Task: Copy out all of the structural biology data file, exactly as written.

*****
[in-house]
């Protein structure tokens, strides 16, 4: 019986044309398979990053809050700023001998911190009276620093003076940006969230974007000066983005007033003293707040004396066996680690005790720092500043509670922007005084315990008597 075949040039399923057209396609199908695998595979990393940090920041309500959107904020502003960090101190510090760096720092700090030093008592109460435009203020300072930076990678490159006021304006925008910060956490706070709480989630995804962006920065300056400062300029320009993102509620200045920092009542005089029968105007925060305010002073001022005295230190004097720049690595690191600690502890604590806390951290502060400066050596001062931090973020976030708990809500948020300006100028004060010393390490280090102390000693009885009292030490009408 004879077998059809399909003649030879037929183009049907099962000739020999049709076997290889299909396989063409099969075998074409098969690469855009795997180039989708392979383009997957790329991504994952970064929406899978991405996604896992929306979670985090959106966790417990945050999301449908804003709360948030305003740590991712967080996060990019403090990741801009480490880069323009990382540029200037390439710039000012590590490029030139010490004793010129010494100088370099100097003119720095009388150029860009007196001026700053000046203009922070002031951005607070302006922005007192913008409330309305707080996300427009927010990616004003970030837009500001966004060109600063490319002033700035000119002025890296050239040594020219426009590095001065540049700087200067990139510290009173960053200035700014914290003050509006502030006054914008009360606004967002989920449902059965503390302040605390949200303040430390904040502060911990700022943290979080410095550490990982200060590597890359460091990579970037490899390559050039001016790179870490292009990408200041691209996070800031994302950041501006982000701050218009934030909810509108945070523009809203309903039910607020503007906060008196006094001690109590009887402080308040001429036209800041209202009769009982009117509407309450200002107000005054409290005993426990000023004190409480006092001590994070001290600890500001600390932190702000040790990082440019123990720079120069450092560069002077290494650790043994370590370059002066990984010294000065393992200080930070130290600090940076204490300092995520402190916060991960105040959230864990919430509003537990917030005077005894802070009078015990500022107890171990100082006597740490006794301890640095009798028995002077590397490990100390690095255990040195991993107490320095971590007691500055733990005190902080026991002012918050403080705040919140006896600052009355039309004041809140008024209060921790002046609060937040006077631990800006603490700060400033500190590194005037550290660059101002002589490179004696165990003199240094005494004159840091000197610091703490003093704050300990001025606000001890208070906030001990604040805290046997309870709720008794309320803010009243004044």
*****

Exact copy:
[in-house]
């Protein structure tokens, strides 16, 4: 019986044309398979990053809050700023001998911190009276620093003076940006969230974007000066983005007033003293707040004396066996680690005790720092500043509670922007005084315990008597 075949040039399923057209396609199908695998595979990393940090920041309500959107904020502003960090101190510090760096720092700090030093008592109460435009203020300072930076990678490159006021304006925008910060956490706070709480989630995804962006920065300056400062300029320009993102509620200045920092009542005089029968105007925060305010002073001022005295230190004097720049690595690191600690502890604590806390951290502060400066050596001062931090973020976030708990809500948020300006100028004060010393390490280090102390000693009885009292030490009408 004879077998059809399909003649030879037929183009049907099962000739020999049709076997290889299909396989063409099969075998074409098969690469855009795997180039989708392979383009997957790329991504994952970064929406899978991405996604896992929306979670985090959106966790417990945050999301449908804003709360948030305003740590991712967080996060990019403090990741801009480490880069323009990382540029200037390439710039000012590590490029030139010490004793010129010494100088370099100097003119720095009388150029860009007196001026700053000046203009922070002031951005607070302006922005007192913008409330309305707080996300427009927010990616004003970030837009500001966004060109600063490319002033700035000119002025890296050239040594020219426009590095001065540049700087200067990139510290009173960053200035700014914290003050509006502030006054914008009360606004967002989920449902059965503390302040605390949200303040430390904040502060911990700022943290979080410095550490990982200060590597890359460091990579970037490899390559050039001016790179870490292009990408200041691209996070800031994302950041501006982000701050218009934030909810509108945070523009809203309903039910607020503007906060008196006094001690109590009887402080308040001429036209800041209202009769009982009117509407309450200002107000005054409290005993426990000023004190409480006092001590994070001290600890500001600390932190702000040790990082440019123990720079120069450092560069002077290494650790043994370590370059002066990984010294000065393992200080930070130290600090940076204490300092995520402190916060991960105040959230864990919430509003537990917030005077005894802070009078015990500022107890171990100082006597740490006794301890640095009798028995002077590397490990100390690095255990040195991993107490320095971590007691500055733990005190902080026991002012918050403080705040919140006896600052009355039309004041809140008024209060921790002046609060937040006077631990800006603490700060400033500190590194005037550290660059101002002589490179004696165990003199240094005494004159840091000197610091703490003093704050300990001025606000001890208070906030001990604040805290046997309870709720008794309320803010009243004044």